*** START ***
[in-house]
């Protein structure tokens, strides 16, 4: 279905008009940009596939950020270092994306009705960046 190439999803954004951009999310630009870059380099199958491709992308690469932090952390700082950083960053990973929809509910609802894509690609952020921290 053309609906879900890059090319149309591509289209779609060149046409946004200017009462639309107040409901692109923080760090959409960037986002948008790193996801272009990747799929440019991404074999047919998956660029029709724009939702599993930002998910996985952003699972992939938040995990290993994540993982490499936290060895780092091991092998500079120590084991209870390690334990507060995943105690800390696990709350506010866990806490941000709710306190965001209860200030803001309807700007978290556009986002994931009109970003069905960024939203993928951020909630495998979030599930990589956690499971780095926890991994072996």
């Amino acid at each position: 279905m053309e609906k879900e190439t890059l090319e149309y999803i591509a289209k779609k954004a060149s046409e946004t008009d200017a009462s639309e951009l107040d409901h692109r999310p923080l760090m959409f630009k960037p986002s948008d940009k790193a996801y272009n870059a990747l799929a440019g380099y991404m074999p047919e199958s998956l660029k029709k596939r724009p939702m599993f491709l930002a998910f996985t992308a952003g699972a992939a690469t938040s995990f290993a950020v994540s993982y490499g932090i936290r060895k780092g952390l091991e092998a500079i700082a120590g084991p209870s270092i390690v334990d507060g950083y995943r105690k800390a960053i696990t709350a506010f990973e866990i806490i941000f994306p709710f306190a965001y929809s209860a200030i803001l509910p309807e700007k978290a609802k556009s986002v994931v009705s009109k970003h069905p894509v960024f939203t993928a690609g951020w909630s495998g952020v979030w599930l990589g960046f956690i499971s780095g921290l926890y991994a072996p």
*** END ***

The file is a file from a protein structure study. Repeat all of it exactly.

[in-house]
């Protein structure tokens, strides 16, 4: 279905008009940009596939950020270092994306009705960046 190439999803954004951009999310630009870059380099199958491709992308690469932090952390700082950083960053990973929809509910609802894509690609952020921290 053309609906879900890059090319149309591509289209779609060149046409946004200017009462639309107040409901692109923080760090959409960037986002948008790193996801272009990747799929440019991404074999047919998956660029029709724009939702599993930002998910996985952003699972992939938040995990290993994540993982490499936290060895780092091991092998500079120590084991209870390690334990507060995943105690800390696990709350506010866990806490941000709710306190965001209860200030803001309807700007978290556009986002994931009109970003069905960024939203993928951020909630495998979030599930990589956690499971780095926890991994072996």
């Amino acid at each position: 279905m053309e609906k879900e190439t890059l090319e149309y999803i591509a289209k779609k954004a060149s046409e946004t008009d200017a009462s639309e951009l107040d409901h692109r999310p923080l760090m959409f630009k960037p986002s948008d940009k790193a996801y272009n870059a990747l799929a440019g380099y991404m074999p047919e199958s998956l660029k029709k596939r724009p939702m599993f491709l930002a998910f996985t992308a952003g699972a992939a690469t938040s995990f290993a950020v994540s993982y490499g932090i936290r060895k780092g952390l091991e092998a500079i700082a120590g084991p209870s270092i390690v334990d507060g950083y995943r105690k800390a960053i696990t709350a506010f990973e866990i806490i941000f994306p709710f306190a965001y929809s209860a200030i803001l509910p309807e700007k978290a609802k556009s986002v994931v009705s009109k970003h069905p894509v960024f939203t993928a690609g951020w909630s495998g952020v979030w599930l990589g960046f956690i499971s780095g921290l926890y991994a072996p």